Of Rubber and Blood in Brazilian Amazon
The program originated in an agreement between the United States and Brazil. The Japanese attack on Pearl Harbor had cut the United States off from its main source of rubber, in Malaya, and President Roosevelt persuaded Brazil’s dictator, Getúlio Vargas, to fill that strategic gap in return for millions of dollars in loans, credits and equipment.
According to Brazilian government records, more than 55,000 people, almost all of them from the drought-ridden and poverty-stricken northeast, were sent to the Amazon to harvest rubber for the war effort. There are no official figures on how many of them succumbed to disease or animal attacks, but historians estimate that nearly half perished before Japan surrendered in September 1945.
“Some of the guys died of malaria, yellow fever, beriberi and hepatitis, but others were killed by snakes, stingrays or even panthers,” recalled Lupércio Freire Maia, 86. “They didn’t have the proper medicines for diseases or snakebites there in the camps, so when someone died you buried him right there next to the hut and kept right on working.”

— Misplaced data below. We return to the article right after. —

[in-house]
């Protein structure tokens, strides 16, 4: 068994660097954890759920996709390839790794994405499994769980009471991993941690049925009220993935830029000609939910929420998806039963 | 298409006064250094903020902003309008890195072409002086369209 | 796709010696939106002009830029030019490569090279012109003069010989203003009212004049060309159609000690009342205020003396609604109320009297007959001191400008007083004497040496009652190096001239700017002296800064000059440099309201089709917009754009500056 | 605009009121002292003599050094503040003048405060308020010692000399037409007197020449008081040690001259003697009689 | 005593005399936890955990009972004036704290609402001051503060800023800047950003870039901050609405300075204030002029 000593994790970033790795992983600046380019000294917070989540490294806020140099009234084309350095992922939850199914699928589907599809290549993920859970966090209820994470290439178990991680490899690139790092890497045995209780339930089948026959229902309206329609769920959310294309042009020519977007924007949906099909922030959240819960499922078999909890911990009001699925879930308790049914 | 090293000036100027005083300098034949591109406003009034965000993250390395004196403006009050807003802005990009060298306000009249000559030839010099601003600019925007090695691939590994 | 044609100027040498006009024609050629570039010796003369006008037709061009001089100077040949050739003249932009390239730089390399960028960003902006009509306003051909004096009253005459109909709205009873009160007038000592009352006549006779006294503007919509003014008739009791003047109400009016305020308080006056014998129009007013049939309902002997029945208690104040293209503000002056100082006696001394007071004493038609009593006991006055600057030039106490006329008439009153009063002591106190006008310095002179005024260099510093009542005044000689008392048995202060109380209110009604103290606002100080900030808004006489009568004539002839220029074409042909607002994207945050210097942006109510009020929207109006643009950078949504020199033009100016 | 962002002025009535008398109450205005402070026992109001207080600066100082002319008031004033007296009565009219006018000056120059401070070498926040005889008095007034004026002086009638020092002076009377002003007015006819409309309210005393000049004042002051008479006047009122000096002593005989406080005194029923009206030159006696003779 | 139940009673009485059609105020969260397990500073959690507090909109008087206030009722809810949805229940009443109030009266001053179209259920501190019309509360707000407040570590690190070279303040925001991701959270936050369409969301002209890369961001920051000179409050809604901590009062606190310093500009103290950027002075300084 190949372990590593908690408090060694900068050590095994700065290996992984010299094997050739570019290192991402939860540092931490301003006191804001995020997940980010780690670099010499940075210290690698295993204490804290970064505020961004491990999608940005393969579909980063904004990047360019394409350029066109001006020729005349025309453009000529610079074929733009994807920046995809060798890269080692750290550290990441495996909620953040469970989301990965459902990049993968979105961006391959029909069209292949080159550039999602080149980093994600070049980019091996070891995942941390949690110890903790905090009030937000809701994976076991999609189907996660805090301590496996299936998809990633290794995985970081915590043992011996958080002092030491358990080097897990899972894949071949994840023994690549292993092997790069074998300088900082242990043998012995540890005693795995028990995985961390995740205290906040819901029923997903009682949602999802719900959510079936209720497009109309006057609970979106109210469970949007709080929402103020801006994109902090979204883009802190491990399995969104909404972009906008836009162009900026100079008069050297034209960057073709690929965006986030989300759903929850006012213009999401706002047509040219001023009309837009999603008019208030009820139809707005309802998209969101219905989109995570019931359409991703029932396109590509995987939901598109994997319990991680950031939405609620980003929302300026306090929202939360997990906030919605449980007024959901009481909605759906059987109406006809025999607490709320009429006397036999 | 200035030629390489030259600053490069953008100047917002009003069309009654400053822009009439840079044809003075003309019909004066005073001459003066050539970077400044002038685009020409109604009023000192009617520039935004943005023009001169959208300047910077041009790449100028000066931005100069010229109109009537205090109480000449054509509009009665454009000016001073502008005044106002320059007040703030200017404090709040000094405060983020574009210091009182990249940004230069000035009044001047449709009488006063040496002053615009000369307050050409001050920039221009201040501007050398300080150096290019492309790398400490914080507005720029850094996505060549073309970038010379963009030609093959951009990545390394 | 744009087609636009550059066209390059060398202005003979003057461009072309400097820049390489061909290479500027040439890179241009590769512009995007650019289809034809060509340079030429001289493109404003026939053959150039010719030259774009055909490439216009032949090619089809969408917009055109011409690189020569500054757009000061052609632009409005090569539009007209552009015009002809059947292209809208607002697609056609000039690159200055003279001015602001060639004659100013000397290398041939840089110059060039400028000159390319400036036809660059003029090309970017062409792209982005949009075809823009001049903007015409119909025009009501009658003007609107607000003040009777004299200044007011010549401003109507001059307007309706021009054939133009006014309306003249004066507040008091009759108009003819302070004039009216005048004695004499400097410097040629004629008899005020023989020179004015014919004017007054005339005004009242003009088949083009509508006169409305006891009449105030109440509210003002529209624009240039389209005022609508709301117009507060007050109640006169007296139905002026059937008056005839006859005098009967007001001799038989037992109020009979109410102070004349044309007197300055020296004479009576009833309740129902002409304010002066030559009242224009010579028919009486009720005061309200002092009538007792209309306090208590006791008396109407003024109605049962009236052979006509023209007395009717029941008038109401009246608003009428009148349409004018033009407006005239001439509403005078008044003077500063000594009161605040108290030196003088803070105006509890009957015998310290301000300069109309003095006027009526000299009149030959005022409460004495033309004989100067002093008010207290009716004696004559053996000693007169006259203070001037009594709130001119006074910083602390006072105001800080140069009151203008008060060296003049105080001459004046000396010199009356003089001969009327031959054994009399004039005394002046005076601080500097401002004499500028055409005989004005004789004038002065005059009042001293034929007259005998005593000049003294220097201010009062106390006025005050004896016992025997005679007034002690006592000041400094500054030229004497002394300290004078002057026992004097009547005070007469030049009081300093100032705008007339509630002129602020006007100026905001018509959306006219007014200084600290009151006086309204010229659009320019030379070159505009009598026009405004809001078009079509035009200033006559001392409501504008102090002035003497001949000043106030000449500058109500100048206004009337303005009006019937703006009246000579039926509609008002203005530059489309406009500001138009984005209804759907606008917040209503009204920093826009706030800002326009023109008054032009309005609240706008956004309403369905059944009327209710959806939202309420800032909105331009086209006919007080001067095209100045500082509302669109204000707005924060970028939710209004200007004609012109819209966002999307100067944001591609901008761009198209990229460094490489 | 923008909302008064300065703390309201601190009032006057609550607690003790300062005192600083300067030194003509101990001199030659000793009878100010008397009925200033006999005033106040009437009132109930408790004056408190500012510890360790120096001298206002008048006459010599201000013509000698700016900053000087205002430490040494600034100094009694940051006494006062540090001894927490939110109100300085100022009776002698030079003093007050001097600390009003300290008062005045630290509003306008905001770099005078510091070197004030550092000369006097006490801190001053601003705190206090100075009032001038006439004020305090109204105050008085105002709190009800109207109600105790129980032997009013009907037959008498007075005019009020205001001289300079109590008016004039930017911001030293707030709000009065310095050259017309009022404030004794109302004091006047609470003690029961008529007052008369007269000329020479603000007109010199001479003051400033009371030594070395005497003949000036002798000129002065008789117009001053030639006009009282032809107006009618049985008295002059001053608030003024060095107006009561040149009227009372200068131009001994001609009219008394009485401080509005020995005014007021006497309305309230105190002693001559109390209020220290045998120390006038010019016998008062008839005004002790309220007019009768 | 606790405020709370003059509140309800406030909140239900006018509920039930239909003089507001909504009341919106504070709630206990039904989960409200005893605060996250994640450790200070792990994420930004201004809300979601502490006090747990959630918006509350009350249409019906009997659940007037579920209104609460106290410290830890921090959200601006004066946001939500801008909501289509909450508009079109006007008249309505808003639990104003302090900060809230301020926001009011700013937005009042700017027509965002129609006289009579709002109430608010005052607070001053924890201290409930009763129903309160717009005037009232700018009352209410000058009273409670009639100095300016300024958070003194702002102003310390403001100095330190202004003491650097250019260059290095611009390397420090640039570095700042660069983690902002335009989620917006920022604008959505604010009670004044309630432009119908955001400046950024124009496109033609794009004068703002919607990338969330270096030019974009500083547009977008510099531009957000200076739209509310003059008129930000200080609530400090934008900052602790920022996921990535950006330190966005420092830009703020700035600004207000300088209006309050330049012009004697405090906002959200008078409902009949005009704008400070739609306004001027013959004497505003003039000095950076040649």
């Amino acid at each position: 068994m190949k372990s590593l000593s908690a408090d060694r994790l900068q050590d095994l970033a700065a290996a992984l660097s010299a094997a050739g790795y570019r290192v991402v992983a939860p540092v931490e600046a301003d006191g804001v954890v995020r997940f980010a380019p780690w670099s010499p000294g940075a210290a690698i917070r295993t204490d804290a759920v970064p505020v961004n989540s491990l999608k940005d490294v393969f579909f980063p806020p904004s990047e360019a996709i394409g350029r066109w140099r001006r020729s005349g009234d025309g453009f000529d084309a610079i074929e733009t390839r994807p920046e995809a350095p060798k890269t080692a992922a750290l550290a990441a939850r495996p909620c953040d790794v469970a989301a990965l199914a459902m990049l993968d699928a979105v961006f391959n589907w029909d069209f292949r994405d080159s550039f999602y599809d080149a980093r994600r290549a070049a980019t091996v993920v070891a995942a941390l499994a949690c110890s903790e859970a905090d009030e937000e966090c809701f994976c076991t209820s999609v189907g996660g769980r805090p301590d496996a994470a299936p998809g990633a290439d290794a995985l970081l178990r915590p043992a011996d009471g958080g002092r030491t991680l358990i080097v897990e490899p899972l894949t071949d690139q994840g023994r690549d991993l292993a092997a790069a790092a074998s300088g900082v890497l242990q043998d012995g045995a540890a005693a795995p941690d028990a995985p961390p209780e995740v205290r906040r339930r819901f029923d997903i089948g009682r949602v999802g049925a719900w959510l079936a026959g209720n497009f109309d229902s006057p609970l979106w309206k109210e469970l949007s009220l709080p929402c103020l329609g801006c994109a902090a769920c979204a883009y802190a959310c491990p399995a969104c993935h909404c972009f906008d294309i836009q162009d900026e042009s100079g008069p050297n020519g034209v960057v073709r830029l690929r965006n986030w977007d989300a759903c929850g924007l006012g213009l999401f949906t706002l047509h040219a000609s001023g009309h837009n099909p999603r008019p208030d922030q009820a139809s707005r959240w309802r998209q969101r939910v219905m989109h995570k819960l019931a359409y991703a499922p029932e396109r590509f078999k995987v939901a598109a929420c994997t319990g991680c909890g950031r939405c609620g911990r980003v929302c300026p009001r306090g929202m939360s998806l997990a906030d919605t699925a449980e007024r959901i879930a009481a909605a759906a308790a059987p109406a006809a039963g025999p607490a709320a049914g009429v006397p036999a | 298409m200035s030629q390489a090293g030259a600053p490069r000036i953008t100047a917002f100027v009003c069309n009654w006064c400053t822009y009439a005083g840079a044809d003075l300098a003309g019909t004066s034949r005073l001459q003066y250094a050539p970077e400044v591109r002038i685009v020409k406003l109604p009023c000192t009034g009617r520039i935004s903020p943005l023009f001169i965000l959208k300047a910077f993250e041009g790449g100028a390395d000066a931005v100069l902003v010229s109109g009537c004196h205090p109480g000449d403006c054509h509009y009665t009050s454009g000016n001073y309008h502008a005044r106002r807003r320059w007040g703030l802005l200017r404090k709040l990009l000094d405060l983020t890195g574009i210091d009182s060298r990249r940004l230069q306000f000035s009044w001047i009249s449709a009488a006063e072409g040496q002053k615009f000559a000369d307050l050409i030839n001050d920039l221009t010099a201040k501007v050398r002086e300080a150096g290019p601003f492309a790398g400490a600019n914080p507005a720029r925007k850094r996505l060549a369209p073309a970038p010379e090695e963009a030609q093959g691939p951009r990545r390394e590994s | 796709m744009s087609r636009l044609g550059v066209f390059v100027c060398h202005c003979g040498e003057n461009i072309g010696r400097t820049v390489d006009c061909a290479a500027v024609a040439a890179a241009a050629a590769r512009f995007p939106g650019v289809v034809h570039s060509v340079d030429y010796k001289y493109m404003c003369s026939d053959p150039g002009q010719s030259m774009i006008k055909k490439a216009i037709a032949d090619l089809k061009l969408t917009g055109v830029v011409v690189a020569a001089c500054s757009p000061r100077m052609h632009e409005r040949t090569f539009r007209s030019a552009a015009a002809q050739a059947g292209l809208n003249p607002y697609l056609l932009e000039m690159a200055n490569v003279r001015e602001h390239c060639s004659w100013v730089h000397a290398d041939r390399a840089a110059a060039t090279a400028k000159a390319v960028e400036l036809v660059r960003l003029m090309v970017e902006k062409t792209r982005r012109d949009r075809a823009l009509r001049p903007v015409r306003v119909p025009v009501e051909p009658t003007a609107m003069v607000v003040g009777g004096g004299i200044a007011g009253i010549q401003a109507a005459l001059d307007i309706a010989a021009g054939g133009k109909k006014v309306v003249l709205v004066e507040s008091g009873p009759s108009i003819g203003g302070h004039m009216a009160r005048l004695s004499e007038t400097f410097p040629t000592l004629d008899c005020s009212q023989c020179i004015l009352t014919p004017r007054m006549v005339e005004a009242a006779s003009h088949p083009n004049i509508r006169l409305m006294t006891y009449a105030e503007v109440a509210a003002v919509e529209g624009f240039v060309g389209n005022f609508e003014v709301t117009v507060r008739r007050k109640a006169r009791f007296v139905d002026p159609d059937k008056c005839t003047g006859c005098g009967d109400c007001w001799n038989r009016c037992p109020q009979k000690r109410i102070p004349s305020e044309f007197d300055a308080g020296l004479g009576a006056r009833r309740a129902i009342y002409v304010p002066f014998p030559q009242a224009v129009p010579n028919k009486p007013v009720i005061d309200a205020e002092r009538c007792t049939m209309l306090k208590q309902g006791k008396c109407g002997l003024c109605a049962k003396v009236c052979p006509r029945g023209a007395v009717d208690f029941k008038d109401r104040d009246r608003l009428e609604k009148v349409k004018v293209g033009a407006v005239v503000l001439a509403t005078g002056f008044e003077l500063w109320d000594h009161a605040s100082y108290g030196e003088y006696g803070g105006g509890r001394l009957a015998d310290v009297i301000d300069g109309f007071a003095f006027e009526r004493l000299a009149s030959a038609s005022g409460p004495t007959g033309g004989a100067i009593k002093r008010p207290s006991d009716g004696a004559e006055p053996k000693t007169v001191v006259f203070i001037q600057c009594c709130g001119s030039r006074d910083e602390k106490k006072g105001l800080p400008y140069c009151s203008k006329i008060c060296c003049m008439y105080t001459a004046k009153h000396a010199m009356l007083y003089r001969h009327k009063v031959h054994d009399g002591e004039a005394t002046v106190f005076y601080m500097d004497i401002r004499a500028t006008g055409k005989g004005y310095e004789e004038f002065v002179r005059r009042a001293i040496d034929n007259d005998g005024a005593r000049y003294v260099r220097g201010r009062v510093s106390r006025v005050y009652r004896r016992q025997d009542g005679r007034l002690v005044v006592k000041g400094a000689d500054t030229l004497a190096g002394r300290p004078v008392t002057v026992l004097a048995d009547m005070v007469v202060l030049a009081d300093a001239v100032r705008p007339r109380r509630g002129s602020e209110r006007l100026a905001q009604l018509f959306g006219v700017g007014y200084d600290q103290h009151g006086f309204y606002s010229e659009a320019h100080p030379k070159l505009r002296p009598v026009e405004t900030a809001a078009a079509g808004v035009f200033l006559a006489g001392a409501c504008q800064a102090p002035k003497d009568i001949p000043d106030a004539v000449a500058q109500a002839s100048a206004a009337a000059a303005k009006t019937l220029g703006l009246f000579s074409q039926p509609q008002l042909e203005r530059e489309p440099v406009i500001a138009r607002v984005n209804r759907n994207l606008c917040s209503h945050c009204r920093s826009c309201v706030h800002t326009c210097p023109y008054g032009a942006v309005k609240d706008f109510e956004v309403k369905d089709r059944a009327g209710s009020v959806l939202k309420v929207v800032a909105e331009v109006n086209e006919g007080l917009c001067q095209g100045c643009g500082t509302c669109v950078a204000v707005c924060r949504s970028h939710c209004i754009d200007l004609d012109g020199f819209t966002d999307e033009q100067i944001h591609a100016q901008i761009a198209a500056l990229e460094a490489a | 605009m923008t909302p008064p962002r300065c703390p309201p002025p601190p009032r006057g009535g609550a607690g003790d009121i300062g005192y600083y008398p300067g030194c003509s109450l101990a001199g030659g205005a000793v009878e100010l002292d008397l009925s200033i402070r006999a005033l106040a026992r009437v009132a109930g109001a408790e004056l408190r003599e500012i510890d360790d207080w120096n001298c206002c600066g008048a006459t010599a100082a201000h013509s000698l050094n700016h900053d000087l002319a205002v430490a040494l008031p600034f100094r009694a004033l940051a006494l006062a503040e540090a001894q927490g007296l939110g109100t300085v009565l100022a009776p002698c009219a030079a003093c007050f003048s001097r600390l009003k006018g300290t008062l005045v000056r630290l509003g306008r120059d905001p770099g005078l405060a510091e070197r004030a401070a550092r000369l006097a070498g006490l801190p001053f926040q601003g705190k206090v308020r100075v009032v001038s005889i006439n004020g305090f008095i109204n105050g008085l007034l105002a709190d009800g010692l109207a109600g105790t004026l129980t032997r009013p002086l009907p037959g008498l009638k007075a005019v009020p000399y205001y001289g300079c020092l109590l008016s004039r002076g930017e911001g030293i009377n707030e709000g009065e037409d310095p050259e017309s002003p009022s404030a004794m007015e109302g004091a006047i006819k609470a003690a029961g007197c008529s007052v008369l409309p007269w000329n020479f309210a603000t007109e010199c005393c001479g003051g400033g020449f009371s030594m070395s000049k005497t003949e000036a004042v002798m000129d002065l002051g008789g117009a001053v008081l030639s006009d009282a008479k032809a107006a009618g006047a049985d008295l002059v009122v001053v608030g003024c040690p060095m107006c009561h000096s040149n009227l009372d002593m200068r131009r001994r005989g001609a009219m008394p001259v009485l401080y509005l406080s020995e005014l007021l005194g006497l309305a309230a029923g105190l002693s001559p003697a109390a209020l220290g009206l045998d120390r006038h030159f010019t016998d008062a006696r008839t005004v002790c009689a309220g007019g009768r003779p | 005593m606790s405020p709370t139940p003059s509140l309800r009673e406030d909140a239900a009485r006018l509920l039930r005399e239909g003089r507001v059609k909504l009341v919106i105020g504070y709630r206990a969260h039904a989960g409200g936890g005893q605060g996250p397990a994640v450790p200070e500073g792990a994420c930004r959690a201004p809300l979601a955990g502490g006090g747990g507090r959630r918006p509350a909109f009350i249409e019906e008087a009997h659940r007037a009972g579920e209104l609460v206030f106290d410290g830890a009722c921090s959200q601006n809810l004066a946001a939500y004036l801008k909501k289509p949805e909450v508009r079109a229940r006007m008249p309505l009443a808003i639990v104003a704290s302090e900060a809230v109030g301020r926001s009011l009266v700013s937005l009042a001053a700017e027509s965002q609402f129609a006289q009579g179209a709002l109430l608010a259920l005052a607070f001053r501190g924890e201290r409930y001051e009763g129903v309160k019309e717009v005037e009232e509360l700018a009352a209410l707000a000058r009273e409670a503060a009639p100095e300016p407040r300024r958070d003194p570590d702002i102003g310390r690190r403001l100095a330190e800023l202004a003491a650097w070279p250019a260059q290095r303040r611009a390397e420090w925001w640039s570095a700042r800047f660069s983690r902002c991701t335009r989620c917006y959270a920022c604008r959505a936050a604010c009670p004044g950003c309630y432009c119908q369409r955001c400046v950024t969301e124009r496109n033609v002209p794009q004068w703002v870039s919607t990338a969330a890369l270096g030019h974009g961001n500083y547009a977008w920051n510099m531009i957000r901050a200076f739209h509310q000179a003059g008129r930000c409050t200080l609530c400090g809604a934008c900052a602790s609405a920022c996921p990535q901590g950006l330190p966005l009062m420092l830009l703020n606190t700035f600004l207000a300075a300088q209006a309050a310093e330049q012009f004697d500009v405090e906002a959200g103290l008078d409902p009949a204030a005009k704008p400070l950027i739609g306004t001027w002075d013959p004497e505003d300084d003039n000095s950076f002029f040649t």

comments powered by Disqus
Vernon Clayson - 11/24/2006
Must we really go back into history and remimburse every individual ever involved with us and suffered something deleterious? Slaves and now rubber plantation workers, what's next, interned Japanese, wait, we've done that one. Does the rest of the world stay up nights thinking of ways to get something from Uncle Sugar? Reminds me of the Indonesians protesting our president's visit but wondering where the Americans when when the tsunami hit. If they think we owe them something, why didn't they ask him? Surely we could have shaken a few dollars loose.
- National Security Archive Sues State Department Over Kissinger Telephone Messages
- White House March to stop ISIS from destroying what remains of Mesopotamian Civilization
- Scholars, Writers and Thinkers Call for Academic Freedom in Thailand
- Stanford’s Ian Morris says technology is changing the human animal
- Yale historian traces the establishment of slavery plantations to a taste for sugar